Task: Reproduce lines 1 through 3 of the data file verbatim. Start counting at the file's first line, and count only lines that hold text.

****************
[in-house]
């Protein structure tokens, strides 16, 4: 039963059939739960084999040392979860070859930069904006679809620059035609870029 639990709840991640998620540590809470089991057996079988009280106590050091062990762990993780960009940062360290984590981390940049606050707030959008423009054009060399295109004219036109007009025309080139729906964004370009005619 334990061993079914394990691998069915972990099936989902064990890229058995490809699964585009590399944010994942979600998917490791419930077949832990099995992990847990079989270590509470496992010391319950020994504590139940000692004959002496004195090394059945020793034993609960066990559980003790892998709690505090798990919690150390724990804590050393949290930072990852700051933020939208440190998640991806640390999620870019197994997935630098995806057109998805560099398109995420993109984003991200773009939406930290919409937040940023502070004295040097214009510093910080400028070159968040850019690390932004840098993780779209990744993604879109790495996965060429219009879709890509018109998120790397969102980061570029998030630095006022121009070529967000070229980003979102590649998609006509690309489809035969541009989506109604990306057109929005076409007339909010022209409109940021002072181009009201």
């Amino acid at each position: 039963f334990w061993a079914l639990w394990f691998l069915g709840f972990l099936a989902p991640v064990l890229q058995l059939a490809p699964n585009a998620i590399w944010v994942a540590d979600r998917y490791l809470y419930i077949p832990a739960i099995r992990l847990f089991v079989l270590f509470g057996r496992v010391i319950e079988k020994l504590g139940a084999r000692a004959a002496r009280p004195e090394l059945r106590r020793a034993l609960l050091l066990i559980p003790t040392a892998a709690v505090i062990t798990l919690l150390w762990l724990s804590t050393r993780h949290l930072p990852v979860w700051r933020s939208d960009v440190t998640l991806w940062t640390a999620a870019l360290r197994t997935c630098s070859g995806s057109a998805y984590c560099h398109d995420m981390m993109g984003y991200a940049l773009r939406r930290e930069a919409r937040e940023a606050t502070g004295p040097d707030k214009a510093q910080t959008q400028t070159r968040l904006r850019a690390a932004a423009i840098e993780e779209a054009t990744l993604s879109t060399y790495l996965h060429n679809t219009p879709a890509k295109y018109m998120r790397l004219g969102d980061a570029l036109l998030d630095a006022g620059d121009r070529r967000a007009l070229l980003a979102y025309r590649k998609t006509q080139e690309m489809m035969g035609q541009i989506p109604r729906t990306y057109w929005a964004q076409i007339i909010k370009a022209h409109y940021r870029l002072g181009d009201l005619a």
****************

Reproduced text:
[in-house]
């Protein structure tokens, strides 16, 4: 039963059939739960084999040392979860070859930069904006679809620059035609870029 639990709840991640998620540590809470089991057996079988009280106590050091062990762990993780960009940062360290984590981390940049606050707030959008423009054009060399295109004219036109007009025309080139729906964004370009005619 334990061993079914394990691998069915972990099936989902064990890229058995490809699964585009590399944010994942979600998917490791419930077949832990099995992990847990079989270590509470496992010391319950020994504590139940000692004959002496004195090394059945020793034993609960066990559980003790892998709690505090798990919690150390724990804590050393949290930072990852700051933020939208440190998640991806640390999620870019197994997935630098995806057109998805560099398109995420993109984003991200773009939406930290919409937040940023502070004295040097214009510093910080400028070159968040850019690390932004840098993780779209990744993604879109790495996965060429219009879709890509018109998120790397969102980061570029998030630095006022121009070529967000070229980003979102590649998609006509690309489809035969541009989506109604990306057109929005076409007339909010022209409109940021002072181009009201």
């Amino acid at each position: 039963f334990w061993a079914l639990w394990f691998l069915g709840f972990l099936a989902p991640v064990l890229q058995l059939a490809p699964n585009a998620i590399w944010v994942a540590d979600r998917y490791l809470y419930i077949p832990a739960i099995r992990l847990f089991v079989l270590f509470g057996r496992v010391i319950e079988k020994l504590g139940a084999r000692a004959a002496r009280p004195e090394l059945r106590r020793a034993l609960l050091l066990i559980p003790t040392a892998a709690v505090i062990t798990l919690l150390w762990l724990s804590t050393r993780h949290l930072p990852v979860w700051r933020s939208d960009v440190t998640l991806w940062t640390a999620a870019l360290r197994t997935c630098s070859g995806s057109a998805y984590c560099h398109d995420m981390m993109g984003y991200a940049l773009r939406r930290e930069a919409r937040e940023a606050t502070g004295p040097d707030k214009a510093q910080t959008q400028t070159r968040l904006r850019a690390a932004a423009i840098e993780e779209a054009t990744l993604s879109t060399y790495l996965h060429n679809t219009p879709a890509k295109y018109m998120r790397l004219g969102d980061a570029l036109l998030d630095a006022g620059d121009r070529r967000a007009l070229l980003a979102y025309r590649k998609t006509q080139e690309m489809m035969g035609q541009i989506p109604r729906t990306y057109w929005a964004q076409i007339i909010k370009a022209h409109y940021r870029l002072g181009d009201l005619a």